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🕑 6 minute read
We love our gardens. They don’t just add value to our quality of life, they can improve the worth of our homes too. In 2020, the AA reported that people are willing to pay 5% more for a house with a back garden.
Though we might love the idea of a sprawling English country garden, in reality, many of us have smaller plots or balconies.
But that doesn’t mean we can’t make the best of them. And if you’re in the process of selling your home, or considering it, this could be the ideal time to improve your outdoor space and add value to your house.
We collaborated with Elizabeth Waddington, a Garden Designer at Horiculture.co.uk to understand how to make the most of a small outdoor space. Horticulture is a UK-based online gardening magazine, with a mission to provide handy tips and inspire readers to experiment in their garden.
Whether green-fingered or not, these tips will make anyone proud of their small garden or balcony. And they might plant a few other ideas in their heads too…
Use different materials
Mix and match a variety of distinctive materials to make your small space look good. Decorative stones, chippings and patio slabs can create expensive-looking areas for less.
“Wood can look wonderful if it is well maintained. Choosing reclaimed wood can give you the rich tone and patina that comes with age,” Waddington explained.
Get creative with planters
You can’t go wrong by hanging planters from a wall or fence. Mix up traditional shop-bought planters and hang them in old tins to create a rustic look.
“Natural wood or bamboo planters can look great against a wooden fence or wall without detracting or distracting from the beauty of your plants,” Waddington said. “Other natural materials like coconut shells, or woven wicker planters can also look wonderful and give your small space garden a more organic look.”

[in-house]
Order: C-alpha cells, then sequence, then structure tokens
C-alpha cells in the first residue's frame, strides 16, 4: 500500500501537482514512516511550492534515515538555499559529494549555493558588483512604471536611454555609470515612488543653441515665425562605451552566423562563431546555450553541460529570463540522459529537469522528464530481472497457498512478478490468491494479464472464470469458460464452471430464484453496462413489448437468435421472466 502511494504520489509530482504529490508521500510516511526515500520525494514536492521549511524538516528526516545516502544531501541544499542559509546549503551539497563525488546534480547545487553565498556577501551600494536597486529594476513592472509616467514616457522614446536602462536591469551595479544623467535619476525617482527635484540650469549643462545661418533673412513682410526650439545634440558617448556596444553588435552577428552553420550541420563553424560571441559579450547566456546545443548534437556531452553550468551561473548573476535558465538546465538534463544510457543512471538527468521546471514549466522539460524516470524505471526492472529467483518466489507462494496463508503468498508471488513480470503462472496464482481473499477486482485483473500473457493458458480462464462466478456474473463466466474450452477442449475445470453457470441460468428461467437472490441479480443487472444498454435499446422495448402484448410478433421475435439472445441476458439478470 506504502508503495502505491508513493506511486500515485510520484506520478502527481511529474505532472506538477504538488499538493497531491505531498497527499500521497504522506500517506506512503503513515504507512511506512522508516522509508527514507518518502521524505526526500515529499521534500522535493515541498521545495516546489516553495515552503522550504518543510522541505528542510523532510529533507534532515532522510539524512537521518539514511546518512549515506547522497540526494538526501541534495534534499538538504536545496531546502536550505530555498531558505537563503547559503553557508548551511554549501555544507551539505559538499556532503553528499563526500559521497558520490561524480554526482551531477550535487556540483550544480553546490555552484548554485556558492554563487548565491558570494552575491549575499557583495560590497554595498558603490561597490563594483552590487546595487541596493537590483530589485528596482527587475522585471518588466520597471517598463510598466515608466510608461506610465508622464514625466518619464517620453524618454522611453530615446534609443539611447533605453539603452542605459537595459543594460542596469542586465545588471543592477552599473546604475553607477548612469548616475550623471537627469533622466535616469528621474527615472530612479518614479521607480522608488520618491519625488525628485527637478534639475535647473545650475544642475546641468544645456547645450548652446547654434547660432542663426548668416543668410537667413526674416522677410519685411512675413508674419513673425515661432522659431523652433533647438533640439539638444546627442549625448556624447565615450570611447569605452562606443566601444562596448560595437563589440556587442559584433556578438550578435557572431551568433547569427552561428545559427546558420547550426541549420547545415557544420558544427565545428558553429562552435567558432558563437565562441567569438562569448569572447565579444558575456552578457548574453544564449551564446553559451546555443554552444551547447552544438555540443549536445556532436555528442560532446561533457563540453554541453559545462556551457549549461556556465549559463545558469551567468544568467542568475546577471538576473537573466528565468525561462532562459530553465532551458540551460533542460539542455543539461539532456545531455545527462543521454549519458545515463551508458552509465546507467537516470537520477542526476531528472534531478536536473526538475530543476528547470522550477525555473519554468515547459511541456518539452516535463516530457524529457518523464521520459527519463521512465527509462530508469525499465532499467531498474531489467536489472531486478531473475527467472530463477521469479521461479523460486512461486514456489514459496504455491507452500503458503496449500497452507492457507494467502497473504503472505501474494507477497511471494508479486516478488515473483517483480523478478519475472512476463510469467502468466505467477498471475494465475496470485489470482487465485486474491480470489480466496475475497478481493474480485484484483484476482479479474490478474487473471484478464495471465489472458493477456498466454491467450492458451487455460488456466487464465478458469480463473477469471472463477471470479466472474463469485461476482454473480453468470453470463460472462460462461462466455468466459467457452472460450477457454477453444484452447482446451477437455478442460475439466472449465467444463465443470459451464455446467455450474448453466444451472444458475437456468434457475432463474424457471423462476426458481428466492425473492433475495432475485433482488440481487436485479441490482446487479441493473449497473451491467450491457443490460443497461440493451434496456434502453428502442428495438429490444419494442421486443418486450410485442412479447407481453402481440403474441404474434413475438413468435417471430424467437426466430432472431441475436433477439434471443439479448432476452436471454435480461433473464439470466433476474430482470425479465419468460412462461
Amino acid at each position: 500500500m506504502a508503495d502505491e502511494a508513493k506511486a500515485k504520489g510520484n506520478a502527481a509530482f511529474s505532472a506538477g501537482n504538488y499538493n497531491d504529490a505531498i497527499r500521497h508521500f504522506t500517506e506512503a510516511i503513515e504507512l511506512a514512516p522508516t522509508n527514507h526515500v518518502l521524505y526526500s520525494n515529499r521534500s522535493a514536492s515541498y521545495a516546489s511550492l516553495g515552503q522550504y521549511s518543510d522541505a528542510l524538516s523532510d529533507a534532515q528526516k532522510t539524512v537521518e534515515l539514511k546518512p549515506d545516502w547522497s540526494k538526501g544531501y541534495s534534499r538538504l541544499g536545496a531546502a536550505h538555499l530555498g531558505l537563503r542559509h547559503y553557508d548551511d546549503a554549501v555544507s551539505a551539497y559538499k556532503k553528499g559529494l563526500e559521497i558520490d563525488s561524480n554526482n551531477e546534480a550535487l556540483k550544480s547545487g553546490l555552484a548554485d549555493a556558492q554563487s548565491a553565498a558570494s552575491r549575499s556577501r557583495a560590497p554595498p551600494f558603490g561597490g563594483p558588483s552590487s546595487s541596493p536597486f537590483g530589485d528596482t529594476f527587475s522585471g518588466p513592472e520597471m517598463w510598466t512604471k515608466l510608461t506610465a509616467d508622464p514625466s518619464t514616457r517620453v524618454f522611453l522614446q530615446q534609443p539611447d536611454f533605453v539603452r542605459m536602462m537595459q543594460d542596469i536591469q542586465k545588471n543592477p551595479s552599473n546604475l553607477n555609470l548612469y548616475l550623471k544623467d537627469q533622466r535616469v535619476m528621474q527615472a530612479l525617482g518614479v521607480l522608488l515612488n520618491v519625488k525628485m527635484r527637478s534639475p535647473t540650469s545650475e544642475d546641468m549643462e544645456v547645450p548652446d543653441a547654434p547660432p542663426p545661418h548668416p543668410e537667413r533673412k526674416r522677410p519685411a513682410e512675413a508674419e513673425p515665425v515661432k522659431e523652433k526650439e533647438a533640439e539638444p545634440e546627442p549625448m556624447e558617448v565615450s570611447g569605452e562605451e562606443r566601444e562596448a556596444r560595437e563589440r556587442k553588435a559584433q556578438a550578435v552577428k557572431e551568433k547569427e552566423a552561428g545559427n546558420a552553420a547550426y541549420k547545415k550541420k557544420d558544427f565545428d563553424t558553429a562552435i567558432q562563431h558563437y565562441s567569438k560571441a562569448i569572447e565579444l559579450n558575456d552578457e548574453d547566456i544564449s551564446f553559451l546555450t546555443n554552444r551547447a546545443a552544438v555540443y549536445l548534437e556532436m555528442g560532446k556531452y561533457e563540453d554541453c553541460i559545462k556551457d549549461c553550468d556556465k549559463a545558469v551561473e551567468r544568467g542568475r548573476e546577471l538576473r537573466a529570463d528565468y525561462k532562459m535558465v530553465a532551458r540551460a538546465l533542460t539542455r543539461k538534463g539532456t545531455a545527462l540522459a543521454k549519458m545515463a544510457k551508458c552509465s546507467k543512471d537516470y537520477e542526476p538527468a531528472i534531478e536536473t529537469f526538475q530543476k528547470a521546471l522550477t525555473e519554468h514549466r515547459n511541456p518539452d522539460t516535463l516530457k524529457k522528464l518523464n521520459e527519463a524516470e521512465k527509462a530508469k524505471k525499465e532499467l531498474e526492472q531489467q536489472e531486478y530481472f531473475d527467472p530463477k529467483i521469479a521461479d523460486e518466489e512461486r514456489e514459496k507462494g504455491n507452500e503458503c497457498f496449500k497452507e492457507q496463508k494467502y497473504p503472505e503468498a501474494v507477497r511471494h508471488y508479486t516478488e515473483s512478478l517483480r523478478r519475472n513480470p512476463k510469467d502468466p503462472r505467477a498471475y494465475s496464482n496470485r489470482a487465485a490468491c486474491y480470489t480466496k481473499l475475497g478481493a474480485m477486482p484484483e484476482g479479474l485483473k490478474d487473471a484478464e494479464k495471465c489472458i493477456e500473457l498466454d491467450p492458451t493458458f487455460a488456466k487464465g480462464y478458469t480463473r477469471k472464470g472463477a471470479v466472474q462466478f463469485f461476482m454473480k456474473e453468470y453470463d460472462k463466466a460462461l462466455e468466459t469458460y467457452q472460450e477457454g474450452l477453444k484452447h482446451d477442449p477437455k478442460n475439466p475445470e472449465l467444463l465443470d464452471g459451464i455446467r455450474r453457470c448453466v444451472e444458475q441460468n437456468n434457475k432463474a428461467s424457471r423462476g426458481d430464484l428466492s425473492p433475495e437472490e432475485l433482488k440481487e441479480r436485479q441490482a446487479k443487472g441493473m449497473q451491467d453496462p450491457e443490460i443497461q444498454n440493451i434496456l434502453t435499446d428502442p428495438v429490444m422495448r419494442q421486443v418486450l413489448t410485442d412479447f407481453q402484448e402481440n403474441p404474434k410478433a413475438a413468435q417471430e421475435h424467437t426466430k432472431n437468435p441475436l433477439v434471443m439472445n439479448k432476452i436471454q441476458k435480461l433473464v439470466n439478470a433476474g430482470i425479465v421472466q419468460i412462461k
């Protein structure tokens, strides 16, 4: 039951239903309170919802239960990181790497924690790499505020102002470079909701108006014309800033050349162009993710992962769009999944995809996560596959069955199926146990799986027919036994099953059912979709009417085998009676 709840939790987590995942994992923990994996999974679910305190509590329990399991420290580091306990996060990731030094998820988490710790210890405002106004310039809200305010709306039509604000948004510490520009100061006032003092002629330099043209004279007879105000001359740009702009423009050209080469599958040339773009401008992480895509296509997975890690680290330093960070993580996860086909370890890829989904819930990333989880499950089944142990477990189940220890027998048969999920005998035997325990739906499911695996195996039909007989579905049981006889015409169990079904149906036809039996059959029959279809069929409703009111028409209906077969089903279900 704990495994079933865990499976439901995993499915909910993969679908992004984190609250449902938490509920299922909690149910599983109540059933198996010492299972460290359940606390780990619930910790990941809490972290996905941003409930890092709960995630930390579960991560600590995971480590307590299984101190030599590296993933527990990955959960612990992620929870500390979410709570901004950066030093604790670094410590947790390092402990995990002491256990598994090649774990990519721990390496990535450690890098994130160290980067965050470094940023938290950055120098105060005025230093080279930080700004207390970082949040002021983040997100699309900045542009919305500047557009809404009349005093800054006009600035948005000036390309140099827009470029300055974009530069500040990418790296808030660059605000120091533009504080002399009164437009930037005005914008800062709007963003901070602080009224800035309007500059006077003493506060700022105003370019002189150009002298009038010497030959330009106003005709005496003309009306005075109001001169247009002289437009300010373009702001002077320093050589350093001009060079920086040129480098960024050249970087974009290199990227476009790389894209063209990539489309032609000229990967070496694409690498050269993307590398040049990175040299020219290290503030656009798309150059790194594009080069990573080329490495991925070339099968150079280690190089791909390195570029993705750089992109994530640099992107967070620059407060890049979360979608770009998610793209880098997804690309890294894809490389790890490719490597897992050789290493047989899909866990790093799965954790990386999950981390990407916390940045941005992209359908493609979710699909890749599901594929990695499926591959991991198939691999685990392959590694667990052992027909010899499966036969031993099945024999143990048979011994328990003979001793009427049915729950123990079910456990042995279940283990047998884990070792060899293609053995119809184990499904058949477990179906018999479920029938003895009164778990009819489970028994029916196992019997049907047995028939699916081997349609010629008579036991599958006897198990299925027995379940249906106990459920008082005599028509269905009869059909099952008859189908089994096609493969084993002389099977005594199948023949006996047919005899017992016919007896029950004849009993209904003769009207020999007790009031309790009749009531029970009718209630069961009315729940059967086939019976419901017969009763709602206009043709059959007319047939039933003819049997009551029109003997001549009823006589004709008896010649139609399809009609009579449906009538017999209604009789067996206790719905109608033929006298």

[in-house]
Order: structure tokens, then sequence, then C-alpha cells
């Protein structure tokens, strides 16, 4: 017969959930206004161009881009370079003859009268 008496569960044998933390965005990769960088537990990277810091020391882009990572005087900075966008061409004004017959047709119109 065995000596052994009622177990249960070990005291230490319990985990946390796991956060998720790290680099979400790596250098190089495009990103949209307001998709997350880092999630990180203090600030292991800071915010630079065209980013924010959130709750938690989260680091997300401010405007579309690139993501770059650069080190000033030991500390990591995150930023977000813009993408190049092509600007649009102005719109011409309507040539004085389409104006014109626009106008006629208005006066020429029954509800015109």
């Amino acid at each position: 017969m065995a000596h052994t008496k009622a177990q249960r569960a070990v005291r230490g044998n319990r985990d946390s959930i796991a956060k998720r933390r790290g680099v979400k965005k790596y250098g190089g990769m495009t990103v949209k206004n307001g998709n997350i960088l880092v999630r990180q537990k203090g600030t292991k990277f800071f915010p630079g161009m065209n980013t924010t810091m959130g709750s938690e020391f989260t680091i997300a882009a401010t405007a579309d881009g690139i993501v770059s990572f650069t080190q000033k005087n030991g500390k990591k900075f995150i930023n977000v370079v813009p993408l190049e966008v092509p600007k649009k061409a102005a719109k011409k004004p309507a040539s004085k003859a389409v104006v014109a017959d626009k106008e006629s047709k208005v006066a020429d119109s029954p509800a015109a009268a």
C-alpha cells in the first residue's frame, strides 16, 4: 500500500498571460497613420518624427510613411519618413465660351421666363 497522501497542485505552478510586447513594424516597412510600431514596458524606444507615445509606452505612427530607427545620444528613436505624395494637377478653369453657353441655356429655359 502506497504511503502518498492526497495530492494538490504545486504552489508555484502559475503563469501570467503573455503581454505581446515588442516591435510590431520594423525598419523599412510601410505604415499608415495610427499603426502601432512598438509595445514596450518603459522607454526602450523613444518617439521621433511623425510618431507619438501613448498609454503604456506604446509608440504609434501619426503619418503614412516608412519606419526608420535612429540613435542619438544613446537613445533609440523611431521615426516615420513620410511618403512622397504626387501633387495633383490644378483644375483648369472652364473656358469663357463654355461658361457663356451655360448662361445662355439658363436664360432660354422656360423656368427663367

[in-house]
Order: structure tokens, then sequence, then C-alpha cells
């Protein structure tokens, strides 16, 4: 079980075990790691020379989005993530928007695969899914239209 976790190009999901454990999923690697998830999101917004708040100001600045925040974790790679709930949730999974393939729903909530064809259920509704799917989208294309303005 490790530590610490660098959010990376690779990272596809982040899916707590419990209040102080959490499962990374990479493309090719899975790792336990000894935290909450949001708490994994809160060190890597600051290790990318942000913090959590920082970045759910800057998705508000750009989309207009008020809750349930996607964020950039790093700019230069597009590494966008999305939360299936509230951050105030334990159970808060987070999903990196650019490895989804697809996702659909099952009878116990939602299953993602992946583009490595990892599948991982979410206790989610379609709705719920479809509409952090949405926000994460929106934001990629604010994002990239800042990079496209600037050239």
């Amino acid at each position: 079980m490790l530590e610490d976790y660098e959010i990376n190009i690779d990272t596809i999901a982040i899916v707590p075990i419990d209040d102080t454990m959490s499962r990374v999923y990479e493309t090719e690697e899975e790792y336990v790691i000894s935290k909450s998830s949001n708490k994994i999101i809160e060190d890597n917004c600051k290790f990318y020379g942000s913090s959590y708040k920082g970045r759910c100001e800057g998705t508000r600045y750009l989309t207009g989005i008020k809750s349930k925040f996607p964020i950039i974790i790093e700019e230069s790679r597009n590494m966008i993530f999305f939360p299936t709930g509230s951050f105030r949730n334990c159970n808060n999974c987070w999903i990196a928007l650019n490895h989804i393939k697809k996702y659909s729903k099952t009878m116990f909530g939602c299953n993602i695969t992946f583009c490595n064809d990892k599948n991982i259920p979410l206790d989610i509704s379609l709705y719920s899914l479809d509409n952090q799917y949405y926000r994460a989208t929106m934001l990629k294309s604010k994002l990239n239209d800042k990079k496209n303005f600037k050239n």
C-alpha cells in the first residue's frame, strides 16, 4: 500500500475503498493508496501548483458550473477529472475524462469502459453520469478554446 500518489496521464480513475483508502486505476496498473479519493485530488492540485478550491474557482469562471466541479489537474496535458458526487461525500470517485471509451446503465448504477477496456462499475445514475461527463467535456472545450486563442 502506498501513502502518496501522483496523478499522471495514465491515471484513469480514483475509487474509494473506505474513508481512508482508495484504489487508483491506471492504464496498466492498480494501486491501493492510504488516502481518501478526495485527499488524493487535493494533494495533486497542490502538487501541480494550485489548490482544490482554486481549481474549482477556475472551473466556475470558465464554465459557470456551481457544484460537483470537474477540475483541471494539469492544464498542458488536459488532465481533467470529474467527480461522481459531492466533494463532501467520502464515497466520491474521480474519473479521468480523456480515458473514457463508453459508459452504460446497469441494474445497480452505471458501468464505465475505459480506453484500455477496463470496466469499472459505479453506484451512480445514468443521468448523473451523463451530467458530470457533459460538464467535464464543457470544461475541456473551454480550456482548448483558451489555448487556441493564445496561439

“Small spaces should always be multifunctional. A small space can do a lot, as long as there is flexibility in the design,” Waddington explained.
While six-seater sofas are probably a no-go, you can still relax and make guests feel at home thanks to foldable furniture. “Using folding furniture is one way to make sure that you can use the space in a range of ways and are not necessarily stuck with one particular layout,” she added.
“Using mirrors against a wall or fence can give the illusion that the garden extends beyond that boundary,” Waddington stated.
“But it is important to think about what that mirror reflects. Make sure you place mirrors where they reflect dense and lush planting – which provides the illusion of a forest or jungle-like area extending further,” she added.
Add a small decking area
Use light to your advantage. With light, pale decking, you can make your area seem larger and it can look cool contrasted with a dark shed, for example.
Lay boards width-ways and you can exaggerate the size of your space. If your garden is on a slope, you could even have decking on different levels.
Remove your shed
Do you really need that old shed gathering cobwebs and taking up room? If your shed is in bad condition or not serving a real purpose, it might be time to take it down.
Get a professional in when dismantling the shed – demolition can be dangerous, so this is the safest option.
Neutral or light colours
Probably the most cost effective and simple small garden idea is a new coat of paint.
“Light and neutral colours providing a backdrop for your planting schemes bounce light into a space,” Waddington explained.
“For shadier spaces or courtyard gardens, simple white can work well,” she added. “And colour can be brought in through the plants that you grow. Muted greys, greens and blues can also help boundaries recede and make sure the attention is focused on your planting. Cool colours are perceived as further away.”